You might have tried a glass before. Maybe you even have a bottle tucked away in a pantry or kitchen cabinet. If so, then this Friday is the day to dust it off, because August 18 is International Pinot Noir Day, and Argentina is as good a country as any to celebrate the occasion.
True to its name, pinot noir is derived from a black grape whose color is so deep that it nearly resembles a blueberry. Although the wine originated in the Burgundy region of France, it’s cultivated all over the world, from the Pacific Northwest of the United States to Walker Bay in South Africa to the Yarra Valley in Australia. Pinot noir is produced across Argentina, but most notably in Mendoza and Patagonia, whose cool climates are ideal for the temperamental fruit.
“The best bottles come from Burgundy,” says Martín Andrés Narrizano, who runs the online wine club, Indagando Vinos. “But there are very good pinot noirs in the south of Argentina, where the altitudes are much higher.”
While every pinot noir is distinct, the strain is generally drier and more acidic, with lower levels of sugar than other reds because it’s fermented over a longer period of time. The wine also has a much lighter tint than one might expect owing to the delicacy of the grape’s skin. (In Alexander Payne’s 2004 dramedy Sideways, Miles, played by Paul Giamatti, offers a moving soliloquy to the fruit’s beauty and fragility.)
“Pinot noir is very distinct from other red wines,” explains Freddy Morales, a sommelier at the Aurelia Cantina Mexicana in Palermo. “It comes from a very delicate grape, so the wine is more elegant and refined.”
“The pinot noirs from Patagonia have the scent of certain Jamaican flowers,” Morales continues. “You can really detect the notes of dried hibiscus. By contrast, the pinot noirs from Mendoza are much fruitier and easier to drink, and you can combine them with a lot more foods.”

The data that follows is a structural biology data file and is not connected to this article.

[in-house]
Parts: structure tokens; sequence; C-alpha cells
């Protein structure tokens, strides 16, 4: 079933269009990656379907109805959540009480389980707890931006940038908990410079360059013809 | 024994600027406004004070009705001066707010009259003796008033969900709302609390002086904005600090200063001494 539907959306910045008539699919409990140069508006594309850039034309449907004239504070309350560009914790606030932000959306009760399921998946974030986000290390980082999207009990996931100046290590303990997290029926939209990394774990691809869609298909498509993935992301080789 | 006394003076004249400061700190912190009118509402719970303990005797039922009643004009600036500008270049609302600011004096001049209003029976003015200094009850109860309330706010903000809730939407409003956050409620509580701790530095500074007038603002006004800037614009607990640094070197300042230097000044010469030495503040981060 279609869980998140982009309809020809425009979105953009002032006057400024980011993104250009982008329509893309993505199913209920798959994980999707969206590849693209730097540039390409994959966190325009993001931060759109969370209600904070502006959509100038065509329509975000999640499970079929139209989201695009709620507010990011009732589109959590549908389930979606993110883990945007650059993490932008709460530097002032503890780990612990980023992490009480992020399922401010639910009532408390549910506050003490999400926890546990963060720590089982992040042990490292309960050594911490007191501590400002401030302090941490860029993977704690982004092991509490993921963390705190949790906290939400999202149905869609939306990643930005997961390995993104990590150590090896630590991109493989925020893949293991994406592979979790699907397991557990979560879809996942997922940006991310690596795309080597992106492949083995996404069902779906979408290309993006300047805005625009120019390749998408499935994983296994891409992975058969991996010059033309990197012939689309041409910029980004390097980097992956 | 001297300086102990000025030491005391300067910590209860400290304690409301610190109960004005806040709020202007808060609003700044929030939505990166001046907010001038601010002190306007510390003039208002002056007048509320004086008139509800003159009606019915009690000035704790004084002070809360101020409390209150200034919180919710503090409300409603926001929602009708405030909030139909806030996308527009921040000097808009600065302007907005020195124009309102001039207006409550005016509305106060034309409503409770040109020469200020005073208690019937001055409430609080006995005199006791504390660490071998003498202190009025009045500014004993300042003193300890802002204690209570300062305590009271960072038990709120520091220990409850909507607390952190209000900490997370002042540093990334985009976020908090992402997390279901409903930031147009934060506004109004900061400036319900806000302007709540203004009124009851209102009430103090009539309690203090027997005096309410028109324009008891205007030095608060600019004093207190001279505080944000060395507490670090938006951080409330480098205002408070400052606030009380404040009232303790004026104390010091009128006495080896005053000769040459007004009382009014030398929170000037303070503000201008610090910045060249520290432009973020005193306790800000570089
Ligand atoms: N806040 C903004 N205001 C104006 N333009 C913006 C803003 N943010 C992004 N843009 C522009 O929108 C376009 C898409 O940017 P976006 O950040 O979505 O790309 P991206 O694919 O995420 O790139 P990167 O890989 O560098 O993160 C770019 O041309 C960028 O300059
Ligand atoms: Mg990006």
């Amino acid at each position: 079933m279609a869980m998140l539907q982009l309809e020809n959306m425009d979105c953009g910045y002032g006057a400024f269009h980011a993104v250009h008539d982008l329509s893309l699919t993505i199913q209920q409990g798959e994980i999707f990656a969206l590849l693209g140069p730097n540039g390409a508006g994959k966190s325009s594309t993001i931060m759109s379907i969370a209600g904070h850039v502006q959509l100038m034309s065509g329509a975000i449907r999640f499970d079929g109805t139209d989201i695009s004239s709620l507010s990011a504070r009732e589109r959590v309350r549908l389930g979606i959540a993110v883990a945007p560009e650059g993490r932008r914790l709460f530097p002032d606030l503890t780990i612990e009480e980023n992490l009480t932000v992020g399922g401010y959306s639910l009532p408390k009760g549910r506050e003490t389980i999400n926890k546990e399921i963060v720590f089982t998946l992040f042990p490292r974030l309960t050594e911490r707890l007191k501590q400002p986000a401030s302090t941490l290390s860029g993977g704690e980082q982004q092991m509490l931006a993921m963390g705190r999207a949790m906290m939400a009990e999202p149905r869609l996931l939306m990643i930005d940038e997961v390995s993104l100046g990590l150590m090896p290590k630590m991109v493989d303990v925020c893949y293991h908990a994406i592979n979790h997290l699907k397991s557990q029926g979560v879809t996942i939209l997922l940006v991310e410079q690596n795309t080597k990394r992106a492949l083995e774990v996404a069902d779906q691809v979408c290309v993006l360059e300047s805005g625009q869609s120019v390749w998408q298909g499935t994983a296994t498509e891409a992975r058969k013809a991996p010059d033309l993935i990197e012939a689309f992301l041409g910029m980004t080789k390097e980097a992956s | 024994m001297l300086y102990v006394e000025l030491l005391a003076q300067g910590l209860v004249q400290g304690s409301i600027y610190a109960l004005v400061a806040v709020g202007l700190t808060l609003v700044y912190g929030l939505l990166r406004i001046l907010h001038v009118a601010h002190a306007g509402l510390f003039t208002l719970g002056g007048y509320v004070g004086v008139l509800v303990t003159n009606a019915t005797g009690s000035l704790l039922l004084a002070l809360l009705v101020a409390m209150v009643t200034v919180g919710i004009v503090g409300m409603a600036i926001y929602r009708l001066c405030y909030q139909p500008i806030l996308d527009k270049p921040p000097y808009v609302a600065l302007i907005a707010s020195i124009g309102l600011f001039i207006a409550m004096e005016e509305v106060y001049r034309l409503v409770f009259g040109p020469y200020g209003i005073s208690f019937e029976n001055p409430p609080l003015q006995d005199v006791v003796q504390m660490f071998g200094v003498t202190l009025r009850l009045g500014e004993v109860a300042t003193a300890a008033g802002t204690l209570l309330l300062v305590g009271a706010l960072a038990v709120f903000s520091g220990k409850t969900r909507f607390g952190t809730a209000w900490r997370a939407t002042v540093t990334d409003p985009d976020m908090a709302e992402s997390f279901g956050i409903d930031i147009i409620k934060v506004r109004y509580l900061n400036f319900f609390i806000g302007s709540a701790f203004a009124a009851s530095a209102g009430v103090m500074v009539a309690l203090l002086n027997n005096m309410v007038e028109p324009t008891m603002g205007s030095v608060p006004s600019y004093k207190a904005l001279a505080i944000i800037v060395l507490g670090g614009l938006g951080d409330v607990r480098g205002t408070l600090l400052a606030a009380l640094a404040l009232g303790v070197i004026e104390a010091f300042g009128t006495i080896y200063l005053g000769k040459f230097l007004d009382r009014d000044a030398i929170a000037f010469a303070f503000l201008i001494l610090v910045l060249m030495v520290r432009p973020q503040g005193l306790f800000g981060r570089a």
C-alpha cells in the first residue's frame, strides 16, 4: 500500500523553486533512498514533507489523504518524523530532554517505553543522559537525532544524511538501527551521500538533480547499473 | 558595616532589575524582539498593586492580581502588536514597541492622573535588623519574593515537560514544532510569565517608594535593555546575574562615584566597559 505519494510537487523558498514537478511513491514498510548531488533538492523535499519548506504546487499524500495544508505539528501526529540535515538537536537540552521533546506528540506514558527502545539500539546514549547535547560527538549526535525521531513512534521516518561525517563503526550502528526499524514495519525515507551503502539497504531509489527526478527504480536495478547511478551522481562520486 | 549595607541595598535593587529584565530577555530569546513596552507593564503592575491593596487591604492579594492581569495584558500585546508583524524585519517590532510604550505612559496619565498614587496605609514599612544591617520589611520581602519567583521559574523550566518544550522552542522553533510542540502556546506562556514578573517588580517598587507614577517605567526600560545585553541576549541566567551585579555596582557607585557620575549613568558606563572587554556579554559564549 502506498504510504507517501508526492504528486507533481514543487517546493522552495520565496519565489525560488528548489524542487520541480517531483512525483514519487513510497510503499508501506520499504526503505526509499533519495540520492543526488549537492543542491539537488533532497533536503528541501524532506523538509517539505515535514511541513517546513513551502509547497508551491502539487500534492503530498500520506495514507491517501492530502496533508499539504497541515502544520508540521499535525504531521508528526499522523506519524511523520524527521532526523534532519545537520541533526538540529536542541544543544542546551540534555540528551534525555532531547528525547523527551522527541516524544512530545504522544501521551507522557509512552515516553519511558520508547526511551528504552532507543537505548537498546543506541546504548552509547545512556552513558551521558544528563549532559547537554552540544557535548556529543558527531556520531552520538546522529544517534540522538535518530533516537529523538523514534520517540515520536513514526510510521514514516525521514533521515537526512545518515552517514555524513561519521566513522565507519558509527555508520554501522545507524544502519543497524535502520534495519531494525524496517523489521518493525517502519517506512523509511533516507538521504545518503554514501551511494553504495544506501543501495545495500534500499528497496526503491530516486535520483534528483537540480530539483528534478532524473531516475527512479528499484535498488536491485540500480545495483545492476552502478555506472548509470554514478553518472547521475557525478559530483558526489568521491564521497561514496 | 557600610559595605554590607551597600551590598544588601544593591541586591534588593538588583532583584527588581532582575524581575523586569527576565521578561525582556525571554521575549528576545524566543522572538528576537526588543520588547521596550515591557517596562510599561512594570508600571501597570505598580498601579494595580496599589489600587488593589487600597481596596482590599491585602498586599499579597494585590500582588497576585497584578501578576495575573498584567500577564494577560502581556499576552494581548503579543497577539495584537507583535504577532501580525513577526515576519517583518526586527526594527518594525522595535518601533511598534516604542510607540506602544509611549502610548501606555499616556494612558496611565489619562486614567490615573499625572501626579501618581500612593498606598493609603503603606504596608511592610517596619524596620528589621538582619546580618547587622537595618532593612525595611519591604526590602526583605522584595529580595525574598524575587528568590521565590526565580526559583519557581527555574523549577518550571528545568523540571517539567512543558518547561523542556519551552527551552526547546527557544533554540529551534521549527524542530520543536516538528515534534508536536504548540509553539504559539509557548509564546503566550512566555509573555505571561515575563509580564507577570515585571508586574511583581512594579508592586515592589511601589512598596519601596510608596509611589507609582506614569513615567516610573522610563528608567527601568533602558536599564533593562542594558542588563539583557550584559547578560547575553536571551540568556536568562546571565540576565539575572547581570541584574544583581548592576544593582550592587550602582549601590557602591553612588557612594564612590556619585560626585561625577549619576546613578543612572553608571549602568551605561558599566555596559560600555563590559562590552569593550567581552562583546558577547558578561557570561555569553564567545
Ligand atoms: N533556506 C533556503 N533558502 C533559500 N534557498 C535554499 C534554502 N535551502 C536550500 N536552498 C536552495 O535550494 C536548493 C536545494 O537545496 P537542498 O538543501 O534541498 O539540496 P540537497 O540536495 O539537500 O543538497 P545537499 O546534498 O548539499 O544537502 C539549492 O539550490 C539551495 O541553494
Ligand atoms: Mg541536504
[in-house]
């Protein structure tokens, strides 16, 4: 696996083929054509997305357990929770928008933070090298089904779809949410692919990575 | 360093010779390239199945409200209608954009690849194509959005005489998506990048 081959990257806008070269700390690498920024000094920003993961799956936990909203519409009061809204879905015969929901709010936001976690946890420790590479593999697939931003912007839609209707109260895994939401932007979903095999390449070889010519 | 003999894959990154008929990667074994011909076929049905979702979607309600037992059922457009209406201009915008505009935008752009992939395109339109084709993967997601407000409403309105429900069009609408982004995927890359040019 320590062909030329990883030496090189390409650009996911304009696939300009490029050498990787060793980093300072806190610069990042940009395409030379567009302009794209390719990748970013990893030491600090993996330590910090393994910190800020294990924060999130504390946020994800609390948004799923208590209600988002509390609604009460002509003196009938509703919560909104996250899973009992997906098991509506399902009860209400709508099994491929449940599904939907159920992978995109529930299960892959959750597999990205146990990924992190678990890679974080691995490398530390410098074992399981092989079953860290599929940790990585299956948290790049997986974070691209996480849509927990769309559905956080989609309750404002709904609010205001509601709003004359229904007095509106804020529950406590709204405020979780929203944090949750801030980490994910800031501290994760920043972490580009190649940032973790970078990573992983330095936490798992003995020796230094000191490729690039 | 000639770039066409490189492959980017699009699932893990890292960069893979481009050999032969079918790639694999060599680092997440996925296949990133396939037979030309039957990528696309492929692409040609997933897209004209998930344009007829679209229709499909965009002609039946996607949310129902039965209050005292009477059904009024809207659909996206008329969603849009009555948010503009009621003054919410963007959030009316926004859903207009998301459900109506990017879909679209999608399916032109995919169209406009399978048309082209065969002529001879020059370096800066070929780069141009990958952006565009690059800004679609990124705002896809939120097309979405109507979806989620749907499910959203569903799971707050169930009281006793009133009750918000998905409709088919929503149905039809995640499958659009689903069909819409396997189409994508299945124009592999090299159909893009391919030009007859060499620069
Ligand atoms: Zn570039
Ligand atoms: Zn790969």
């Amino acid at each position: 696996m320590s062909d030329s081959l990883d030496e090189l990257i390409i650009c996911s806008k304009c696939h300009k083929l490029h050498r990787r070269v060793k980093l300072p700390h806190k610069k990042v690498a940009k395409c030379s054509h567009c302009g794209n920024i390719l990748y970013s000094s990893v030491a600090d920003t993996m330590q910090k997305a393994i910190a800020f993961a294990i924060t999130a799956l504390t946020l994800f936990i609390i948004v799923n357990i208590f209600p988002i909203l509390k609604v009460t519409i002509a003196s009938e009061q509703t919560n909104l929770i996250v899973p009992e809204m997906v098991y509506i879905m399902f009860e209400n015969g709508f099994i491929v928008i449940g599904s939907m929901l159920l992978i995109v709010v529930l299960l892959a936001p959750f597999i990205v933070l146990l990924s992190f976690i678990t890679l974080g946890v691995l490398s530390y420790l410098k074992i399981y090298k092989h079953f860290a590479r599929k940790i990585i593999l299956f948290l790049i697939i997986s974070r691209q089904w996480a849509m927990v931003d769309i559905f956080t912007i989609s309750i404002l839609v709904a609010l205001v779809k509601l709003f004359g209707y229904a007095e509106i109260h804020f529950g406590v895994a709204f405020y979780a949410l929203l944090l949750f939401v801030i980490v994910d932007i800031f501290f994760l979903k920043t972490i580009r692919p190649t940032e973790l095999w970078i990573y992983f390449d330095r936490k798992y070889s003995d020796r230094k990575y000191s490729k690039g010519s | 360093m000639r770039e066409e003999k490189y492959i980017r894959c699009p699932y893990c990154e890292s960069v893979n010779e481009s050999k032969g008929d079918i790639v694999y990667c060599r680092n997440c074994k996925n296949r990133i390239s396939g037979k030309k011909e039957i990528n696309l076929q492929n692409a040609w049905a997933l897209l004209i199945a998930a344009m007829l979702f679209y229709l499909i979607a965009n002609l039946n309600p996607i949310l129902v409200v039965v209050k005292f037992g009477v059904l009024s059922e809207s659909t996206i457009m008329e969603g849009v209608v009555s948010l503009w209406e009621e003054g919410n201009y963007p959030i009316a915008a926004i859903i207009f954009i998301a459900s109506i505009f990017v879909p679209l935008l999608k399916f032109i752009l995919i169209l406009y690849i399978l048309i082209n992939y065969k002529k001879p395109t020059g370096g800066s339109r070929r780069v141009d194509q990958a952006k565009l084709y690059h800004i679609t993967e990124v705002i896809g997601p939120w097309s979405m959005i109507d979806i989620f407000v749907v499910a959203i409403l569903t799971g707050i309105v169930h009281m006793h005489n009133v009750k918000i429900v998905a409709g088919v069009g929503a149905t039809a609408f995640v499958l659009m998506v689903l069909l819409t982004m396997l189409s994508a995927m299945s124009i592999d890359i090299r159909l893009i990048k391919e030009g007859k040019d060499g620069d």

How to enjoy a pinot fino on the cheap
As with any wine, you get what you pay for. Still, that doesn’t mean you can’t enjoy a pinot noir on a tight budget — a reality that Argentines are facing more and more as the value of the peso continues to plummet.
“The difference isn’t so much in quality. All pinot noirs are good,” says Andrés Narrizano. “It’s the experience that’s distinct. More economical wines have a fruitier bouquet, while the expensive ones taste more of earth, mushrooms, and truffles.”
For his part, Morales recommends La Poderosa and the Saurus Reserve pinot noirs of the Schroeder family bodega, which cost approximately ARS$10,000 and $13,000, respectively.
If you’re looking for something more affordable, you’re in luck. Beginning at 5 p.m. on Friday, the Frappe wine store will be welcoming its customers with a complimentary glass of Fin del Mundo Pinot Noir Single Vineyard at each of its 19 outlets in Buenos Aires and greater Buenos Aires. The chain will also be offering a 30% discount on all of its pinot noirs, which include Bodega Sin Reglas’ Mil Demonios Pinot Noir (~AR$7000) and Bodega Colosso Wines’ Indomable Pinot Noir Chardonnay de Colosso Wines (~AR$5600).
Whatever your price range, there’s sure to be a pinot noir for you. So raise a glass. It’s as good an opportunity as any to stop and smell the flowers (and fruits and spices).